Great post Frank! I've read your article with a pleasure. Nowadays developers which are working with objective languages like C# or Java are now aware what mechanism are placed behind HashSet built-in type. Your post explains how the algorithms are working, their pros and cons and last but not the least the comparison with build type in Java. Great work. I'm waiting for rest articles from the series.
Thank you so much Rafal. I already started working on the next part so stay tuned :)
This is really a great post, i enjoyed reading it (Waiting with passion for the coming posts) but i really find it very abstract using the RUM conjecture as a metric. I didn't make any research about this notion (that is new to me) but i don't know whether there is a quantitative approach to this notion or it is just a conceptual model (unlike complexity that have very well defined computational model). Just one request Frank, is it possible for you to write about concurrent data structures that are widely used in industry ? Thank you.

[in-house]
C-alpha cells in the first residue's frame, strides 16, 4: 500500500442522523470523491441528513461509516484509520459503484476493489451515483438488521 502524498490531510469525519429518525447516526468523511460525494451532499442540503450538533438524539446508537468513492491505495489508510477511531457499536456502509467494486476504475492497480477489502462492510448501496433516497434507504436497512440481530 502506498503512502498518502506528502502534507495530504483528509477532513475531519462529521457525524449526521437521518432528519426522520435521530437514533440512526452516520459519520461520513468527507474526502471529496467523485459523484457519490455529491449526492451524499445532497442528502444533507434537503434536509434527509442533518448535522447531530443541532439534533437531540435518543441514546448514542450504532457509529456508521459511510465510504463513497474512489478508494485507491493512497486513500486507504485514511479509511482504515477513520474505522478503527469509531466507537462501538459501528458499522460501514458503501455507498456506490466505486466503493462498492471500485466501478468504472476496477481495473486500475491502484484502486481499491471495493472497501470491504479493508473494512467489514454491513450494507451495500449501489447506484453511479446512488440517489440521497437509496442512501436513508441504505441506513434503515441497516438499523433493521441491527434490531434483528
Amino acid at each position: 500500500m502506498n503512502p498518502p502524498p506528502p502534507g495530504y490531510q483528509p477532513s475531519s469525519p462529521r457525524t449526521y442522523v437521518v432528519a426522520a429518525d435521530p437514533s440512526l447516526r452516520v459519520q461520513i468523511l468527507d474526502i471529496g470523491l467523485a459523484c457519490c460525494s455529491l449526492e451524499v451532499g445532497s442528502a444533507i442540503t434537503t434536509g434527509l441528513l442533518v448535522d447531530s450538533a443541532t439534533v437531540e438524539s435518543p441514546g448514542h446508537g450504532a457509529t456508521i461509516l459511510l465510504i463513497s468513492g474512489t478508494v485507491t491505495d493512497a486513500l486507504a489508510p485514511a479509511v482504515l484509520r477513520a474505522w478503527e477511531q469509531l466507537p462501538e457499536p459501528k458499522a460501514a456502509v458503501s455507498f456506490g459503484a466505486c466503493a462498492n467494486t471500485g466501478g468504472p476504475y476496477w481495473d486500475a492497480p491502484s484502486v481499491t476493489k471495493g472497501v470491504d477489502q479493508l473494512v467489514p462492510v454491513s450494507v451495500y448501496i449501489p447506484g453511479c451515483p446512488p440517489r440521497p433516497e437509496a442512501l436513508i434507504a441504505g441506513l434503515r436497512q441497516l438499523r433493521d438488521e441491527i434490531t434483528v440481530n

Hi Karim! Glad you enjoyed the post.
I stumbled upon the RUM paper and I also didn't hear about it before. I think the conjecture is more a conceptual model. However it helped me to look at different data structures and their design from a different angle. The fact that you can "optimize" the design for the different overheads makes trade-offs more visible.
Also the paper contains a lot of references to other papers that I added to my reading list, triggering the blog post series.
Regarding the request for a post about concurrent data structures, I added it to my todo list :)
It was a bit to long for my taste. A serie would have been better.
Thanks for the reply! I agree with you it turned out to be longer than optimal. It is already part of a series though and I wanted to dedicate one post for each of the overheads (read, update, memory). The next ones are shorter so let me know what you think :)
Bookmarked this for later. Amazing work Frank.
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